Research papers

Below each economics paper you can find keywords describing its topic.
My math research appears at the bottom of this page.

In Economics: 

Bargaining with Endogenous Learning (job market paper)
[download pdf] [online appendix]
Keywords: dynamic bargaining, learning, endogenous information search, endogenous exploitation, strategic option value

Abstract

​I study a dynamic bargaining game in which a buyer can choose to learn privately about her valuation of the good. Information generation takes time and is endogenous. After learning, the buyer can disclose verifiable evidence of her valuation to the seller. Examples include venture capital negotiations or procurement of new technologies, which feature significant delay due to endogenous costly learning. If learning is costless, the buyer receives informational rents only if period-length is small enough. If learning is costly, she receives informational rents for any period-length. In stationary equilibria with mixed pricing the buyer waits until she can acquire the information and exercise the associated strategic option. Nevertheless, there are stationary equilibria with pure pricing that feature vanishing delay and payoffs close to efficiency, even if learning is costly. If period-length is small enough, all stationary equilibria feature non-extreme prices and payoffs. The analysis quantifies the potential inefficiency from costly learning, from the endogenous delay and allows for comparative statics.

 

Dynamic Information Design with Diminishing Sensitivity over News (with Kevin He)
[download pdf]
Keywords: information design, diminishing sensitivity, non-instrumental information, cheap talk

Abstract

A benevolent sender communicates non-instrumental information over time to a Bayesian receiver who experiences gain-loss utility over changes in beliefs (“news utility”). We show how to compute the optimal dynamic information structure for arbitrary news-utility functions. With diminishing sensitivity over the magnitude of news, one-shot resolution of uncertainty is strictly suboptimal under commonly used functional forms. Information structures that deliver bad news gradually are never optimal. We identify additional conditions that imply the sender optimally releases good news in small pieces but bad news in one clump. When the sender lacks commitment power, diminishing sensitivity leads to a credibility problem for good-news messages. Without loss aversion, the babbling equilibrium is essentially unique. More loss-averse receivers may enjoy higher equilibrium news-utility, contrary to the commitment case. We discuss applications to media competition and game shows.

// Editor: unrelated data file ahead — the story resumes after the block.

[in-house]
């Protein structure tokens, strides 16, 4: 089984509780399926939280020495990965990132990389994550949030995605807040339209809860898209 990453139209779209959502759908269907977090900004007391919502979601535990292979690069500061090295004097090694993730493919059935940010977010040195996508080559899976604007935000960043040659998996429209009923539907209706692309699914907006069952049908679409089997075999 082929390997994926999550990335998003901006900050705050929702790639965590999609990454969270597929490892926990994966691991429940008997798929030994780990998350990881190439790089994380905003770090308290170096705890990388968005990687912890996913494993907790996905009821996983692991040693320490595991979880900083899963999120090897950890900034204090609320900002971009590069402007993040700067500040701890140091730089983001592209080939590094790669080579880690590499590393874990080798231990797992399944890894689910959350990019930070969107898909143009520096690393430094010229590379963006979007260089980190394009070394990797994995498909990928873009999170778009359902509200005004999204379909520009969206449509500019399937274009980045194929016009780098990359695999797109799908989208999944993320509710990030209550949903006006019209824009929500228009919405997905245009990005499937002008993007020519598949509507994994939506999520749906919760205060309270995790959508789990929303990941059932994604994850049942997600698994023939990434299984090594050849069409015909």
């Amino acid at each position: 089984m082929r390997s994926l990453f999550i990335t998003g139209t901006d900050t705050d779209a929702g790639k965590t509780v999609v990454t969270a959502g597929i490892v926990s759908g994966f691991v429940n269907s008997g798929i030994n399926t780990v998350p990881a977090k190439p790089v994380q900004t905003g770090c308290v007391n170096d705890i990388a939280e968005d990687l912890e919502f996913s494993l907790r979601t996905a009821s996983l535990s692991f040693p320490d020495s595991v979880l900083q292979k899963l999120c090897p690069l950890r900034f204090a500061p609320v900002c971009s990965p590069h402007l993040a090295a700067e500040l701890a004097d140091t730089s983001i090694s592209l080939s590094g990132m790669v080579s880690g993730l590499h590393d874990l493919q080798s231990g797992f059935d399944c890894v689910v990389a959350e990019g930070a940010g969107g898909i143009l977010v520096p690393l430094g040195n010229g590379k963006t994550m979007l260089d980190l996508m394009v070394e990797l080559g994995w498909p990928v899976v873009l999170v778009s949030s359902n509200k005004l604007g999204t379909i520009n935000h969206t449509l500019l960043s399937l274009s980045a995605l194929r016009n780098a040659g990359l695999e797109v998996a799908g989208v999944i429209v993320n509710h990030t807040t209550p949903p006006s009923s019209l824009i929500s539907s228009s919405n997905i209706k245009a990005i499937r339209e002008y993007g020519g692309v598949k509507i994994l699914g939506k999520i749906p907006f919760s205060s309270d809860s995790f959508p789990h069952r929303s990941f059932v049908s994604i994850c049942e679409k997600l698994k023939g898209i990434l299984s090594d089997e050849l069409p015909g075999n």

Identification and Welfare Analysis in Sequential Sampling Models (with Yi-Hsuan Lin)
[download pdf]
Keywords: sequential sampling, stochastic choice, identification, welfare

Abstract

Consider an agent or a population of homogeneous agents who privately learn information about a payoff-relevant uncertain state of the world through a technology of sequential experiments. We consider two distinct cases of costly experimentation. In the first case, the agents discount future payoffs geometrically. In the second, they pay a constant flow cost of time. Suppose the analyst observes the joint distribution over chosen action and decision time. We show that such random choice data uniquely identify the discount factor in the first case and the cost of time in the second case, besides identifying the agents’ prior and taste. Moreover, we show how an outside observer with access to this random choice data can conduct welfare analysis despite being oblivious of the technology of sequential experiments the agents are using. Our results highlight the usefulness of decision time in choice data.

 

Optimal Stopping with General Risk Preferences
revise and resubmit at Mathematics of Operations Research
[download pdf]
Keywords: optimal stopping, risk preferences, naive, sophisticated, diffusions

Abstract